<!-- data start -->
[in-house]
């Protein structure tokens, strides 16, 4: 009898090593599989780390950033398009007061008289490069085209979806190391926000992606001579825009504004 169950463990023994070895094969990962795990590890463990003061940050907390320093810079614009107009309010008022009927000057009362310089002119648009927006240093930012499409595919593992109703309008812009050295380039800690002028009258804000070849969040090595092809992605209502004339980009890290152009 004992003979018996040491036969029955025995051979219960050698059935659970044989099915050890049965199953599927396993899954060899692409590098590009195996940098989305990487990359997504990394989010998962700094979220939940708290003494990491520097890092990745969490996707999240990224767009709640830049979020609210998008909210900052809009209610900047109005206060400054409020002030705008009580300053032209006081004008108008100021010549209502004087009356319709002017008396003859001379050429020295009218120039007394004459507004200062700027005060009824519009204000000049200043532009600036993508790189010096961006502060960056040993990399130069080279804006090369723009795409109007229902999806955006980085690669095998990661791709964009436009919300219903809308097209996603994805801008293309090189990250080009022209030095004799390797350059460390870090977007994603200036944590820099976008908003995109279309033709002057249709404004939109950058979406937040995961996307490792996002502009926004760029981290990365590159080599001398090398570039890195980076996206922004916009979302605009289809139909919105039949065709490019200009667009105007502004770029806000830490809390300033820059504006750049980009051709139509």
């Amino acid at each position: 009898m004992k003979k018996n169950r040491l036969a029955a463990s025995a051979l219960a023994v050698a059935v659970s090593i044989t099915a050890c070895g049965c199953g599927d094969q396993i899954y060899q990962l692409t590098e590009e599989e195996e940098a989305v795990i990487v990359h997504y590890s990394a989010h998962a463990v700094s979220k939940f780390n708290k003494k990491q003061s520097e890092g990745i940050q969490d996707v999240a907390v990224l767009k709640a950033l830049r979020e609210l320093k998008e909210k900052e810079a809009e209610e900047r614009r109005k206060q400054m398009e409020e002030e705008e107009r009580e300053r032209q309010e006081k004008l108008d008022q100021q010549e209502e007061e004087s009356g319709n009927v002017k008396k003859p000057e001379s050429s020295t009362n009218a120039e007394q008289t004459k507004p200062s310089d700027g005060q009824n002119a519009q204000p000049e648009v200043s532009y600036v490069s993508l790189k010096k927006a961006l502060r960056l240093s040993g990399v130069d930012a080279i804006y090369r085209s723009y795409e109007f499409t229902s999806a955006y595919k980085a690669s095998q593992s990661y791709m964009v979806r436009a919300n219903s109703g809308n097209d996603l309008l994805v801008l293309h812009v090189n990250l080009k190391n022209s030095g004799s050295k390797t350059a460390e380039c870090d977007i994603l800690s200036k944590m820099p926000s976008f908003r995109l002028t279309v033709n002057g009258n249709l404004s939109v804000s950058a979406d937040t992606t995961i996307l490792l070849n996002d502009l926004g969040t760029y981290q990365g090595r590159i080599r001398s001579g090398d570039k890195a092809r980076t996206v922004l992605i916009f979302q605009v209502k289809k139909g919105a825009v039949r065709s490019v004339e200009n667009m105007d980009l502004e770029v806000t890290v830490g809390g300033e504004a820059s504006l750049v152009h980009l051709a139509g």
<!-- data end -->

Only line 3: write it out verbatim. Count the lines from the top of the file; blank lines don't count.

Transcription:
């Amino acid at each position: 009898m004992k003979k018996n169950r040491l036969a029955a463990s025995a051979l219960a023994v050698a059935v659970s090593i044989t099915a050890c070895g049965c199953g599927d094969q396993i899954y060899q990962l692409t590098e590009e599989e195996e940098a989305v795990i990487v990359h997504y590890s990394a989010h998962a463990v700094s979220k939940f780390n708290k003494k990491q003061s520097e890092g990745i940050q969490d996707v999240a907390v990224l767009k709640a950033l830049r979020e609210l320093k998008e909210k900052e810079a809009e209610e900047r614009r109005k206060q400054m398009e409020e002030e705008e107009r009580e300053r032209q309010e006081k004008l108008d008022q100021q010549e209502e007061e004087s009356g319709n009927v002017k008396k003859p000057e001379s050429s020295t009362n009218a120039e007394q008289t004459k507004p200062s310089d700027g005060q009824n002119a519009q204000p000049e648009v200043s532009y600036v490069s993508l790189k010096k927006a961006l502060r960056l240093s040993g990399v130069d930012a080279i804006y090369r085209s723009y795409e109007f499409t229902s999806a955006y595919k980085a690669s095998q593992s990661y791709m964009v979806r436009a919300n219903s109703g809308n097209d996603l309008l994805v801008l293309h812009v090189n990250l080009k190391n022209s030095g004799s050295k390797t350059a460390e380039c870090d977007i994603l800690s200036k944590m820099p926000s976008f908003r995109l002028t279309v033709n002057g009258n249709l404004s939109v804000s950058a979406d937040t992606t995961i996307l490792l070849n996002d502009l926004g969040t760029y981290q990365g090595r590159i080599r001398s001579g090398d570039k890195a092809r980076t996206v922004l992605i916009f979302q605009v209502k289809k139909g919105a825009v039949r065709s490019v004339e200009n667009m105007d980009l502004e770029v806000t890290v830490g809390g300033e504004a820059s504006l750049v152009h980009l051709a139509g």